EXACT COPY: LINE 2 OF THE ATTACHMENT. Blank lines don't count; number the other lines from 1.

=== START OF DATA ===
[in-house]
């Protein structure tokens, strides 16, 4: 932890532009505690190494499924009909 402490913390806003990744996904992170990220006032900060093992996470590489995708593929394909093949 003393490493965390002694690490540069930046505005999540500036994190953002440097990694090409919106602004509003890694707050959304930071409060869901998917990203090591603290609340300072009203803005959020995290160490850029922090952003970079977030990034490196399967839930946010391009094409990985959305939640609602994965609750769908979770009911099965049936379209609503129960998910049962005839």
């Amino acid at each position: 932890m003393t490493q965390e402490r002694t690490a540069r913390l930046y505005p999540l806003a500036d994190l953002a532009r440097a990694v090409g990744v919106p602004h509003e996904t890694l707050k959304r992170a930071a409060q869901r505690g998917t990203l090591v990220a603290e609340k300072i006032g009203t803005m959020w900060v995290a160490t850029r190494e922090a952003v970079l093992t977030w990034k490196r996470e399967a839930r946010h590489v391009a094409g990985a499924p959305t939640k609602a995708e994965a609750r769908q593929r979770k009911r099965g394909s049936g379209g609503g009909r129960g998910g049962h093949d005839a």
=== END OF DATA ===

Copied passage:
């Protein structure tokens, strides 16, 4: 932890532009505690190494499924009909 402490913390806003990744996904992170990220006032900060093992996470590489995708593929394909093949 003393490493965390002694690490540069930046505005999540500036994190953002440097990694090409919106602004509003890694707050959304930071409060869901998917990203090591603290609340300072009203803005959020995290160490850029922090952003970079977030990034490196399967839930946010391009094409990985959305939640609602994965609750769908979770009911099965049936379209609503129960998910049962005839």